Water efficiency I: Cities
by Petrus L. Du Pisani
"With the new plant, Windhoek is able to incorporate the allowed maximum 35% reclaimed water into its potable water mix at all times. (...) The City of Windhoek is indeed proud of what it has achieved against the odds of natural adversity."
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Located in the southwestern part of Africa, Namibia has a number of distinguishing features, such as natural beauty and wildlife. With a surface area of 825,000 km2 (318,534 mi2) and a total population of 1.8 million, it is one of the most sparsely populated countries in Africa. It is also the most arid country in sub-Saharan Africa.
The total length of Namibia's western coastline, on the Atlantic Ocean, is covered by the Namib Desert, one of the oldest deserts on Earth. In the southeast, Namibia shares the Kalahari Desert with South Africa and Botswana. Although the desert has major advantages in terms of tourism, because of its rare beauty, it is also indicative of the prevailing climatic conditions.
The only perennial rivers to be found in Namibia are on the northern and southern borders of the country, respectively 750 and 900 km (~466 and 560 miles) from Windhoek. In the interior of the country, there are only ephemeral rivers--that is, rivers that run for only a few days at a time, after heavy rainfall events.
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The average annual rainfall is 360 mm (~14.4"). The annual evaporation averages 3,400 mm (~136"). The city currently relies for 70% of its water on three surface reservoirs built on ephemeral rivers. The Omatako, Von Bach, and Swakopoort Dams that create these reservoirs are between 70 and 160 km (~43.5 and 99 miles) distant from Windhoek and are operated by a para-statal water utility called Namwater. They were built from 1978 to 1993 to supply water to central Namibia.
Only three of the last 10 rainy seasons yielded above-average inflow into these reservoirs. The efficiency of these reservoirs is also such that the main "consumer" of water is evaporation, which accounts at times for twice as much water as that utilized by consumers. Security of water supply to central Namibia and the City of Windhoek is therefore a major challenge, both for the bulk water supplier, Namwater, and the City of Windhoek.
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Groundwater remained the sole source of water for Windhoek until 1933 when the Avis Dam, with a capacity of 2.4 Mm3 (~634 MG), was constructed. This dam has a small catchment area and therefore a very small assured yield. From 1962 to 1973 its maximum contribution amounted to only 2.4% of Windhoek's consumption; often, it could not supply any water at all. Thus, Avis Dam is currently used exclusively for recreational purposes.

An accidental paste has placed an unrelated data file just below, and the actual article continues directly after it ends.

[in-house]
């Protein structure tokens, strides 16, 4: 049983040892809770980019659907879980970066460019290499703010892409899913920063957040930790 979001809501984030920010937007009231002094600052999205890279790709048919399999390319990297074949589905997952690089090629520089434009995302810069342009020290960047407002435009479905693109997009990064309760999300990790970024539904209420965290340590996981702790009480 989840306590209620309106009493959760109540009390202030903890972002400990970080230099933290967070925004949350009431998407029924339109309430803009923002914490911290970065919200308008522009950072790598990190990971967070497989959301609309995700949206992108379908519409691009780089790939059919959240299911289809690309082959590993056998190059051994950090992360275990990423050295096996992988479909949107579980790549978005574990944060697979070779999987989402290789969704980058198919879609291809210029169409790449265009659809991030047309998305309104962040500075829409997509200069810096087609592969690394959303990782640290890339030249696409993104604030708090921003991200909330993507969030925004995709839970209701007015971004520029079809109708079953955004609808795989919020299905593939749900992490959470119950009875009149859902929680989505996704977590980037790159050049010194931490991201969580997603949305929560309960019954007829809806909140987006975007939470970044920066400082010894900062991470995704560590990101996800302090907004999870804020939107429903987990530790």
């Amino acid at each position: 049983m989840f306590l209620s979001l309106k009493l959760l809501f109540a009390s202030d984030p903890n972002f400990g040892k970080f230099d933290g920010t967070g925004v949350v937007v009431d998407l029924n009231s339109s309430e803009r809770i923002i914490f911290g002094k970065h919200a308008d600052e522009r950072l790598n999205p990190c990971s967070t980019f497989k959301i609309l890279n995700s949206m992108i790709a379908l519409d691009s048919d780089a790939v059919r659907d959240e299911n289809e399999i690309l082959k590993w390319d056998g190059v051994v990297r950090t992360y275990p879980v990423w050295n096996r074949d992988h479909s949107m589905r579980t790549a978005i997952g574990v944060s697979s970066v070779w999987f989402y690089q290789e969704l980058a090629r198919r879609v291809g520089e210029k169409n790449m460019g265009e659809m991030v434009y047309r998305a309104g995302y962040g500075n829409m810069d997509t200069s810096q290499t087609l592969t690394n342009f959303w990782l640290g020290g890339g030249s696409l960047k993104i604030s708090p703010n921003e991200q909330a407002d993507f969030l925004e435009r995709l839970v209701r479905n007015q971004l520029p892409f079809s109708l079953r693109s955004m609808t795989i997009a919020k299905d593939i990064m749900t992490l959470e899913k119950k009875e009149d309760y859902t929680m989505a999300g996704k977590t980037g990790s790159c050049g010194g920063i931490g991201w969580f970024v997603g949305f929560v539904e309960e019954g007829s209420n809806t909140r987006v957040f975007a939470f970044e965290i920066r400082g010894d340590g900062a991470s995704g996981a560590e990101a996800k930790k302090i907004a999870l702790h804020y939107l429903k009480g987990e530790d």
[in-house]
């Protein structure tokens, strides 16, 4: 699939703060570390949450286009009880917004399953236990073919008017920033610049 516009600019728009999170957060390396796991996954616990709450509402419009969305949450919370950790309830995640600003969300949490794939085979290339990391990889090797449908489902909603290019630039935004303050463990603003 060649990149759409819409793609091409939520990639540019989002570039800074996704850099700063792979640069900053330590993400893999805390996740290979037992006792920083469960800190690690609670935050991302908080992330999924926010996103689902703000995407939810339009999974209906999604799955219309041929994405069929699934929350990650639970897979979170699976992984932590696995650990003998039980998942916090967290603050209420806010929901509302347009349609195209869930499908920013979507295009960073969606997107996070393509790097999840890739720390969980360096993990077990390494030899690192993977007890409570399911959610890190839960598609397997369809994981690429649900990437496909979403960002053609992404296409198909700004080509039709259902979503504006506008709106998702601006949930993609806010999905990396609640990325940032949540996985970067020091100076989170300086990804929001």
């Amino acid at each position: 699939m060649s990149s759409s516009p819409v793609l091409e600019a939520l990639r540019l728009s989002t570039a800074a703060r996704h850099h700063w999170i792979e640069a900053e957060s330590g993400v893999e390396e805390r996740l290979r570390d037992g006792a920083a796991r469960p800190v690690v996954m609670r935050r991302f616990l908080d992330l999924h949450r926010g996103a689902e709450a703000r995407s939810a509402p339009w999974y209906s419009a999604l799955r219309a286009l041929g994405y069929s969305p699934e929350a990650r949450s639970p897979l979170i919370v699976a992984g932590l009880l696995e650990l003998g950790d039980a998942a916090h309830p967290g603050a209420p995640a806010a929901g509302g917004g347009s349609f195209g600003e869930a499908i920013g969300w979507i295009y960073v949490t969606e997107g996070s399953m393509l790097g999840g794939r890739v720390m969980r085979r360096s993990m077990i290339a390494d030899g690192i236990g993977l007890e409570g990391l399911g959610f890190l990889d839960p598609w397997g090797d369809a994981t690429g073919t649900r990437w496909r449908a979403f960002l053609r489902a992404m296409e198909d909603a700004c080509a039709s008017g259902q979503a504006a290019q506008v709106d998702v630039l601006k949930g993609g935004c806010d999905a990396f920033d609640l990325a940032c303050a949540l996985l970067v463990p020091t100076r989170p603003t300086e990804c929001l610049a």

During 1958, a second small surface reservoir, the Goreangab Dam, with a capacity of 3.6 Mm3 (~951 MG), was built downstream from Windhoek, and a conventional treatment plant was constructed to treat the surface water from this reservoir to potable standards. During 1960, the City commissioned its new 6,800 m3 (~1.8 MG) per day Gammams Sewage Purification Plant on a site adjacent to the Goreangab Dam, to deal with the city's domestic and industrial effluents. Until 1963, these two waste streams were treated together; in 1963, a series of anaerobic and aerobic oxidation ponds were added to Gammams, and the bulk of the industrial effluent load was diverted to these ponds for treatment. Throughout the 1960s, these waste streams, following treatment, were mingled and discharged to a dry river bed; the reclaimed water was not used for potable or other purposes. By 1967, however, the City was seriously considering potable reuse of reclaimed water, and the Gammams Works were extended to provide 14 days retention time in the maturation ponds, thereby improving the quality of final effluent for eventual use as influent to a water reclamation plant.
In 1969, the conventional Goreangab treatment plant was converted to treat not only the surface water from the Goreangab Dam, but also the final effluent from what was by this time called the Gammams Wastewater Treatment Plant (WWTP) in two separate treatment trains (the bulk of the city's industrial effluents were still being diverted from domestic effluents and treated separately). Thus, the Goreangab Reclamation Plant was born. It had an initial capacity of 4,300 m3 (~1.1 MG) per day. This reclaimed water was blended with water from the city's well field and was delivered as drinking water to the city's residents. At this initial stage, reclamation could account for up to 25% of the City's water consumption.